Wednesday, February 29, 2012

Samo's new fisheye zoom lens

A diabolical plan...
One of my goals in 2011 was to score a Canon EF8-15mm F4.0L fisheye zoom lens.
Basically, I am done with bicycles. Especially folding bikes.
I did had a Dahon Flo X20 in mind. 
But after being fucked over by the people who sells them here, I told them to kiss my ass.
So, the next thing I had in mind, was to expand my L-series lenses.
The first thing that came in mind was the EF8-15mm fisheye zoom.
I love to distort things and the first attempt I made was with my Canon Powershot G-12's effect settings. It was fun!

Finally, after a long wait..
Mr CH Loh, an old friend of mine who is still employed by The New Straits Times reminded me about the price increase for Canon products.
The new pricing info, would be at least 7% more than the retail price.
I placed an order through him for the 8-15mm and waited for two months before I took delivery of the lens..

The 8-15mm Fisheye zoom is my fourth L-series lens
First impressions...
Out of the box, the EF8-15mm is one solid piece of engineering.
It came mounted with a special lens hood and cap.
You can't fit a filter on this lens, but there is a slot at the rear for a gel filter.
To maximise the fisheye lens, the focal setting for my EOS7D APS-C sensor camera body is 10mm. 
Vignetting occurs when you the zoom setting is on 'full'. 
But this can be solved by limiting the focal length to 10mm (On 1.6 crop factor, you get roughly about 16mm).
Even with a limit of 10mm in focal length, the images are impressive.
Although the lens opens up to F4.0, I must say that the image quality is awesome.


Lots of work to do.. 
Ahhhhh.. I am now motivated to go around and shoot some landscape shots.
Need to find out more about gel filters, especially neutral density filters for the fisheye lens.

Canon EOS 5DmkIII

An end to a long wait...
It takes a while for a single-digit Canon EOS Digital Single Lens Reflex camera to hit the streets.
These would stay on at least three to five years before a replacement succeeds the current model.
So much as been said about the Canon EOS 5DmkIII.
The excitement and built-up came about last year, but the Japan quake and tsunami that hit Sendai had put a halt to the production and development of Canon's new full-frame camera.
Now, a year after the tragedy, things are going full-swing.

Succeeding the 5DmkII
There are very high expectations on the camera that will replace the ageing EOS 5DmkII.
New stuff like the Digic-5 processor, now used on the Canon Powershot S100 and G1X are what we expect to see on the 5DmkIII.
Word had it that it would be a model down the EOS1DX with a larger autofocus area and a highly responsive frame burst.
If you have tried the EOS7D, the 5DmkIII would be a natural progression.
This new full-frame D-SLR from Canon is also said to be much more responsive than its predecessor.
That's good news if you shoot sports and action scenes that requires high-speed exposure.

A 'leaked' shot of the 5DmkIII on the internet
Worldwide announcement
March 2 has been set as the date of the EOS 5DmkIII's announcement.
We can expect to see plenty of 'teaser' shots of the camera, especially on and I do hope to catch a glimpse of the camera up close.

Pacific Reach

Bikes I would like to see in Malaysia...
Is there a folding bike that can equal a Dahon or better?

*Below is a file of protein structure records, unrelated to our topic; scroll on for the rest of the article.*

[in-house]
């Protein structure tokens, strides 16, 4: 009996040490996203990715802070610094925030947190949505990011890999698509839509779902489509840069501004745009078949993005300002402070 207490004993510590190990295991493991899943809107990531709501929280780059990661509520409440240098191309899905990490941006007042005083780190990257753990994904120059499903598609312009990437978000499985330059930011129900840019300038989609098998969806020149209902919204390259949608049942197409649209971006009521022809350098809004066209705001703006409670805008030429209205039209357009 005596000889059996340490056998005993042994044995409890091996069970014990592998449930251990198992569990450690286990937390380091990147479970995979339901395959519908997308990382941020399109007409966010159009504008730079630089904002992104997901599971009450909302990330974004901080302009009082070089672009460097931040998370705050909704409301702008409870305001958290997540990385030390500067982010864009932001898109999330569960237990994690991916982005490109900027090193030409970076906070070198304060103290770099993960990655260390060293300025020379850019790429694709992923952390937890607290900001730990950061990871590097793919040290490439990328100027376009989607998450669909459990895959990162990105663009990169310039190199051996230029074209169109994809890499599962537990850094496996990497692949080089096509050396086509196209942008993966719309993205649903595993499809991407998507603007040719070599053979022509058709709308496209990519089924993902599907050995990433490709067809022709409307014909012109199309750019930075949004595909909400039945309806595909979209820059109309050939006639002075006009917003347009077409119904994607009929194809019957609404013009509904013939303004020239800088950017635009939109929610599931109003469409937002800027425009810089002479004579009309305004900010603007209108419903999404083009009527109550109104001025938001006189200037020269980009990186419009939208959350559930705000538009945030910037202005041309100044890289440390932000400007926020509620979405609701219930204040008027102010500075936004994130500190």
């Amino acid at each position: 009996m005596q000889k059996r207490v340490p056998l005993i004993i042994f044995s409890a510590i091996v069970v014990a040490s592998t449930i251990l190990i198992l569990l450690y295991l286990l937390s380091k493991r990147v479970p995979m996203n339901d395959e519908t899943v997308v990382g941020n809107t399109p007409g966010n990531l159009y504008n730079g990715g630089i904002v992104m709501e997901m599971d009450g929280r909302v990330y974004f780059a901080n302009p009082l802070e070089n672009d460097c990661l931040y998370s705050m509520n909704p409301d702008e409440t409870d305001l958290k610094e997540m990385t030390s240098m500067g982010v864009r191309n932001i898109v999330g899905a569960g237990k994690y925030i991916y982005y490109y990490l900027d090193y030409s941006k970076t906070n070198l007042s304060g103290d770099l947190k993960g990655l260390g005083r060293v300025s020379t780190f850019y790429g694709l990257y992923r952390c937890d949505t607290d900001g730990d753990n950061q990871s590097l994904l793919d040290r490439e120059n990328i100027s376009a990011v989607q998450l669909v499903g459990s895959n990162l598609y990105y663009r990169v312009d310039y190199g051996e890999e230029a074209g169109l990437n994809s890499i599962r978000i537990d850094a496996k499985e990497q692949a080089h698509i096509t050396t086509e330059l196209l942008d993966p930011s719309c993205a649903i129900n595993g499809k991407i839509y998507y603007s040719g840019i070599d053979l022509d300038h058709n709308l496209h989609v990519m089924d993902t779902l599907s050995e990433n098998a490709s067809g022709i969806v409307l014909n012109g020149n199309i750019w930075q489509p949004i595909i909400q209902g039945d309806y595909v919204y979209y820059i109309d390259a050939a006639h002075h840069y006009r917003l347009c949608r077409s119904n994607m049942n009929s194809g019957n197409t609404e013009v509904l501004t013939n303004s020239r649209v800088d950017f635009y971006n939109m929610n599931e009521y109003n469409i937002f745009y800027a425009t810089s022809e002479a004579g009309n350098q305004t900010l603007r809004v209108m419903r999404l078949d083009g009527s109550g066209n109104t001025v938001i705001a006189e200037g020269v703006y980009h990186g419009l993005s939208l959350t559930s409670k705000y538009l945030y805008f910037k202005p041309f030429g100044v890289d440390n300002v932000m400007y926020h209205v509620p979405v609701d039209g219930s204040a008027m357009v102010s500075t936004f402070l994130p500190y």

Well, depends on how you look at it.
But if you put the QC factor, cost and built quality, I'd say that my money is on the Pacific Cycles Reach folding bike.
This bike is actually a class above any bike that Dahon can throw at you.

Enter the Reach
To be honest, I've only seen one of such bikes here in Malaysia. 
Its owned by no other than the country's leading bikepacker TT Siang.
I am not carrying his ball, but merely stating the fact.
Siang rode this bike in Sekinchan and its pretty fast.
The Reach is a full-suspension bike with four configurations. 
There the Reach Racer, Trail bike, City and Super Light model.

The Pacific Reach in action at Sekinchan's paddy fields...
Quality, fit and finish
After seeing the Birdy folding bikes up close, I am convinced that the Reach series are well-built.
Its just that they don't have enough exposure here in Malaysia.
If the trend should continue into the following year, it will definitely an opportunity for the Reach to hit our shores as there's really nothing new on the horizon...


I do hope that KSH bikes would look into this as there is a vast potential of marketing it.
If they could sell a range of Birdys and the Carry me bikes, I am sure that there's a market for the Reach -- especially the Trail bike.

Thursday, February 23, 2012

A little spruce-up

HTML codes
I know next to nothing about HTML programming.
When I set up the Malaysia Knife Forums a couple of years ago, I took a crash course on building a header for the Forums. 
This was to give it an identity of its own.
Later, Eric Wong, my buddy had helped out in designing a logo for the Malaysia Knife Forums.
When I did the Foldies Forum, it was bare.
I tweaked a bit with the HTML codes, which turned out to be a disaster.

Internet resources
I found a website that gave hands-on tutorial on HTML codes for forums.
This allowed me to experiment with different fonts and aligning the header by using the given codes. 
Well, basicall, it was 'cut and paste' thing and through tweaking here and there, I managed to get the words up.

Fonts and graphics
I had no issue building the font to its desired size.
But, the graphics has proven to be a challenge. A lot of pop art on the internet are copyrighted and I found the image of a bicycle for this purpose.
Although it was not a folding bike, its a start...

The header, still in its crude stage, but its as good as it gets...
A long way to go...
I am no artist and I think we have a long way to go in terms of getting things right. 
When the foldies forums was set up, we had a handful of people, mainly friends who had lend their support. 
I did asked around about doing the header, but no response. I guess people expect to get paid, well, that won't work - especially when Malaysian Foldies is a free forum.